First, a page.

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The Multi-Generation Workplace: Can One Size Fit All?

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By Cynthia Martinez | Client Services Manager | April 5, 2016

HOW DO YOU DESIGN ONE WORKPLACE TO EMPOWER FOUR GENERATIONS?

Hubspot on Cambridge, Massachusetts. Photo by Robert Benson.

The conversation around generations and the clichéd stereotypes with which they’ve been appropriated is a tired conversation, and not relevant to informing workplace dynamics. But the characteristic relationship and comfort level of each generation with the technology that drives the workplace remains a significant indicator of generational preferences and ways of working. Technology  is a key factor in the social, economic, political, global, and life events that characterize the experiences of each  generation.

For the purpose of this article, here’s a quick capture of generation monikers, age groups, communication preferences, and most played-out stereotypes based on research from KnollJLLForbesThe New York Times, and Huffington Post:

Image © IA Interior Architects.

In 2020, Generation Z will begin entering the workforce in large numbers—just as Generation Y numbers peak, and Generation X moves into elevated leadership roles as Baby Boomers begin to retire. Full disclosure: I am a Gen Xer. I was born the year that the first Star Wars film was released, and grew up with MTV. And I’m also the proud mother of a multi-tasking, tech savvy Gen Z daughter.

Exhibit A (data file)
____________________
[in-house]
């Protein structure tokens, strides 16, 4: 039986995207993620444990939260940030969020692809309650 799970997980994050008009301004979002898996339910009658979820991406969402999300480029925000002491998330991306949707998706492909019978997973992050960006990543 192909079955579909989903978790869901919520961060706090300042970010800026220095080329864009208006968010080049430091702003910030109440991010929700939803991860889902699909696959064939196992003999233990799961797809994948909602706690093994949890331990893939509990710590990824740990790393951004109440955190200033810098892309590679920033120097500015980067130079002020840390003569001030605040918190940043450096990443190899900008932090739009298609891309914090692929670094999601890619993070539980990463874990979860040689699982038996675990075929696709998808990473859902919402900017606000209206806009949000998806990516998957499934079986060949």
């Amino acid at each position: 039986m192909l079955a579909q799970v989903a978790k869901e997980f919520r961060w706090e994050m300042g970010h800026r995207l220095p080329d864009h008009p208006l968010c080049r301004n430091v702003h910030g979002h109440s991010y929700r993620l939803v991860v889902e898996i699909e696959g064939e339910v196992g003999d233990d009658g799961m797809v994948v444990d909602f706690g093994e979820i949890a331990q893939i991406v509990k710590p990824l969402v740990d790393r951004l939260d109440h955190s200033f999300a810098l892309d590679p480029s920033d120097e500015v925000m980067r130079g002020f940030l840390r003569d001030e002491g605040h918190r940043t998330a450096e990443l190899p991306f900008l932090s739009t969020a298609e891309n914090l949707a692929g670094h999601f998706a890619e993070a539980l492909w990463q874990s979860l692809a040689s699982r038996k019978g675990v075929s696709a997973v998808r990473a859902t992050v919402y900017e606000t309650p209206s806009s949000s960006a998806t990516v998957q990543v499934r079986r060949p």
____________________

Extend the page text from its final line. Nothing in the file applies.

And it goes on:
Significantly, research reveal’s  a number of parallels between the workplace preferences of Generation Z and Boomers. According to the New York Times, Generation Z values structure, order, and stability. They’ve grown up with social media as a constant presence, are fully accustomed to monitoring self and activity with wearable technology, and are able  to multitask like no other generation before them. With that in mind, studies indicate that their collectively flexible attention span will benefit from help in focusing.

Generation X is currently positioned to bridge multi-generational preferences in the workplace. We were raised by Boomers, manage Millennials, and parent Generation Z. What does all that mean for work and the workplace? We have an innate understanding of the more formal communication methods and styles favored by Boomers; we can adapt to the technologies embraced by Millennials; and are comfortable with traditional workplace hierarchies that still guide most companies today. As IA posited in a 2009 white paper: “The emphasis Gen Xers and Millennials place on collaboration creates an opportunity for cross mentoring that allows Baby Boomers to advise and pass on their valuable knowledge and experience.”

Just like bell bottoms  from the early ‘70s came back in the late ‘90s, there are cycles of repetition between workplace generations. So, how do we plan for the next generation to join the workforce? Can one size really fit all? Yes, it can.

McMillan in Ottawa, Ontario. Photo by Tom Arban.